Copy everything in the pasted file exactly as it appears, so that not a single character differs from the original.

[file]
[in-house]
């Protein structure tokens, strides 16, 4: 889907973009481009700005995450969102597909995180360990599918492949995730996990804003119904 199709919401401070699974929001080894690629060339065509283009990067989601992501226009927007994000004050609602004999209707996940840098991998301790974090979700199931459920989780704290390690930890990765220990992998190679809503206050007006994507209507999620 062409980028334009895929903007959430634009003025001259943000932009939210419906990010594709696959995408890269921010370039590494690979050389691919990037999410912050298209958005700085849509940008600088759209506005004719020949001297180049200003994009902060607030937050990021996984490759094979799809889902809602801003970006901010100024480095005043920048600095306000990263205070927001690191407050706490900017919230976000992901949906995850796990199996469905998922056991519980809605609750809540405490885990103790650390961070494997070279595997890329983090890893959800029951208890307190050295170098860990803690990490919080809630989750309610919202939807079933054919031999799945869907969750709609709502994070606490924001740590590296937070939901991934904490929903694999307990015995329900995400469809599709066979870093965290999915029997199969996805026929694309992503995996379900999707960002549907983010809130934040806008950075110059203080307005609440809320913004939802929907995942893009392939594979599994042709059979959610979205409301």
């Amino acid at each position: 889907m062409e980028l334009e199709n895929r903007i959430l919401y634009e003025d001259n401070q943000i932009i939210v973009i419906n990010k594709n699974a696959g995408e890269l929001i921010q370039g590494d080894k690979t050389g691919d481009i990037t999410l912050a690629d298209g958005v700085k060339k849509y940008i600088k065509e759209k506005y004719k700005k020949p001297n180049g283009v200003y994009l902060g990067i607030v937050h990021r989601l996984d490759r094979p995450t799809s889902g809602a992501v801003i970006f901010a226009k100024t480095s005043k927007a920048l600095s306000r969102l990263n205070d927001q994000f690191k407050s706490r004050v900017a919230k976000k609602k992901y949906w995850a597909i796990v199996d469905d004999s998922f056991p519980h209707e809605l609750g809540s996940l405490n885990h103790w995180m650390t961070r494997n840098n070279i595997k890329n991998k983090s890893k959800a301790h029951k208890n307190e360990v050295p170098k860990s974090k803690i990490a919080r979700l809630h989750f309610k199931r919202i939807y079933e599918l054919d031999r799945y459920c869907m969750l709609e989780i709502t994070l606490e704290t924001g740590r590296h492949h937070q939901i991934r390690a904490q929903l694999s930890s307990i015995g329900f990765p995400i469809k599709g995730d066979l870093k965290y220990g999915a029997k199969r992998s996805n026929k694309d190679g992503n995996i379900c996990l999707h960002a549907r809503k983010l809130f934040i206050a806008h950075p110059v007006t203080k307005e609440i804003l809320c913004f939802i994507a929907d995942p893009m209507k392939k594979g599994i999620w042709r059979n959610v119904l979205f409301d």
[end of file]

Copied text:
[in-house]
């Protein structure tokens, strides 16, 4: 889907973009481009700005995450969102597909995180360990599918492949995730996990804003119904 199709919401401070699974929001080894690629060339065509283009990067989601992501226009927007994000004050609602004999209707996940840098991998301790974090979700199931459920989780704290390690930890990765220990992998190679809503206050007006994507209507999620 062409980028334009895929903007959430634009003025001259943000932009939210419906990010594709696959995408890269921010370039590494690979050389691919990037999410912050298209958005700085849509940008600088759209506005004719020949001297180049200003994009902060607030937050990021996984490759094979799809889902809602801003970006901010100024480095005043920048600095306000990263205070927001690191407050706490900017919230976000992901949906995850796990199996469905998922056991519980809605609750809540405490885990103790650390961070494997070279595997890329983090890893959800029951208890307190050295170098860990803690990490919080809630989750309610919202939807079933054919031999799945869907969750709609709502994070606490924001740590590296937070939901991934904490929903694999307990015995329900995400469809599709066979870093965290999915029997199969996805026929694309992503995996379900999707960002549907983010809130934040806008950075110059203080307005609440809320913004939802929907995942893009392939594979599994042709059979959610979205409301």
């Amino acid at each position: 889907m062409e980028l334009e199709n895929r903007i959430l919401y634009e003025d001259n401070q943000i932009i939210v973009i419906n990010k594709n699974a696959g995408e890269l929001i921010q370039g590494d080894k690979t050389g691919d481009i990037t999410l912050a690629d298209g958005v700085k060339k849509y940008i600088k065509e759209k506005y004719k700005k020949p001297n180049g283009v200003y994009l902060g990067i607030v937050h990021r989601l996984d490759r094979p995450t799809s889902g809602a992501v801003i970006f901010a226009k100024t480095s005043k927007a920048l600095s306000r969102l990263n205070d927001q994000f690191k407050s706490r004050v900017a919230k976000k609602k992901y949906w995850a597909i796990v199996d469905d004999s998922f056991p519980h209707e809605l609750g809540s996940l405490n885990h103790w995180m650390t961070r494997n840098n070279i595997k890329n991998k983090s890893k959800a301790h029951k208890n307190e360990v050295p170098k860990s974090k803690i990490a919080r979700l809630h989750f309610k199931r919202i939807y079933e599918l054919d031999r799945y459920c869907m969750l709609e989780i709502t994070l606490e704290t924001g740590r590296h492949h937070q939901i991934r390690a904490q929903l694999s930890s307990i015995g329900f990765p995400i469809k599709g995730d066979l870093k965290y220990g999915a029997k199969r992998s996805n026929k694309d190679g992503n995996i379900c996990l999707h960002a549907r809503k983010l809130f934040i206050a806008h950075p110059v007006t203080k307005e609440i804003l809320c913004f939802i994507a929907d995942p893009m209507k392939k594979g599994i999620w042709r059979n959610v119904l979205f409301d």